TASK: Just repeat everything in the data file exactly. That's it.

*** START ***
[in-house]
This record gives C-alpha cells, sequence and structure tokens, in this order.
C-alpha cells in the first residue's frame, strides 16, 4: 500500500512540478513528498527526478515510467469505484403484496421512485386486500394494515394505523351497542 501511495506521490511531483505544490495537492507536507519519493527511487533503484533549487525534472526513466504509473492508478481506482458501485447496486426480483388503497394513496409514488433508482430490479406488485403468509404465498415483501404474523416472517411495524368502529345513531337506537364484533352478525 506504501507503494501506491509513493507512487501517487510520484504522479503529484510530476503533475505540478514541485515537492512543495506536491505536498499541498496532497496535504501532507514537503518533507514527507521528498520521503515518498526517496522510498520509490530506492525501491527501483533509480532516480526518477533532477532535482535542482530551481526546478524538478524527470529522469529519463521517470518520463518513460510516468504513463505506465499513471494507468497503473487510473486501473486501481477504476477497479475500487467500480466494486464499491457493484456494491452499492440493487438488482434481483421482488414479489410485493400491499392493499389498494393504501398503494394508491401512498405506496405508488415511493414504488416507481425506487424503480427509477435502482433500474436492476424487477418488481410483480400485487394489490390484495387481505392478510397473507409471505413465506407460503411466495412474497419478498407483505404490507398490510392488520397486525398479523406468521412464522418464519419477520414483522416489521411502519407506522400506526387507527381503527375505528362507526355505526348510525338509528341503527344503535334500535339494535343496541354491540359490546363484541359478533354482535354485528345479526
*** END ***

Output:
[in-house]
This record gives C-alpha cells, sequence and structure tokens, in this order.
C-alpha cells in the first residue's frame, strides 16, 4: 500500500512540478513528498527526478515510467469505484403484496421512485386486500394494515394505523351497542 501511495506521490511531483505544490495537492507536507519519493527511487533503484533549487525534472526513466504509473492508478481506482458501485447496486426480483388503497394513496409514488433508482430490479406488485403468509404465498415483501404474523416472517411495524368502529345513531337506537364484533352478525 506504501507503494501506491509513493507512487501517487510520484504522479503529484510530476503533475505540478514541485515537492512543495506536491505536498499541498496532497496535504501532507514537503518533507514527507521528498520521503515518498526517496522510498520509490530506492525501491527501483533509480532516480526518477533532477532535482535542482530551481526546478524538478524527470529522469529519463521517470518520463518513460510516468504513463505506465499513471494507468497503473487510473486501473486501481477504476477497479475500487467500480466494486464499491457493484456494491452499492440493487438488482434481483421482488414479489410485493400491499392493499389498494393504501398503494394508491401512498405506496405508488415511493414504488416507481425506487424503480427509477435502482433500474436492476424487477418488481410483480400485487394489490390484495387481505392478510397473507409471505413465506407460503411466495412474497419478498407483505404490507398490510392488520397486525398479523406468521412464522418464519419477520414483522416489521411502519407506522400506526387507527381503527375505528362507526355505526348510525338509528341503527344503535334500535339494535343496541354491540359490546363484541359478533354482535354485528345479526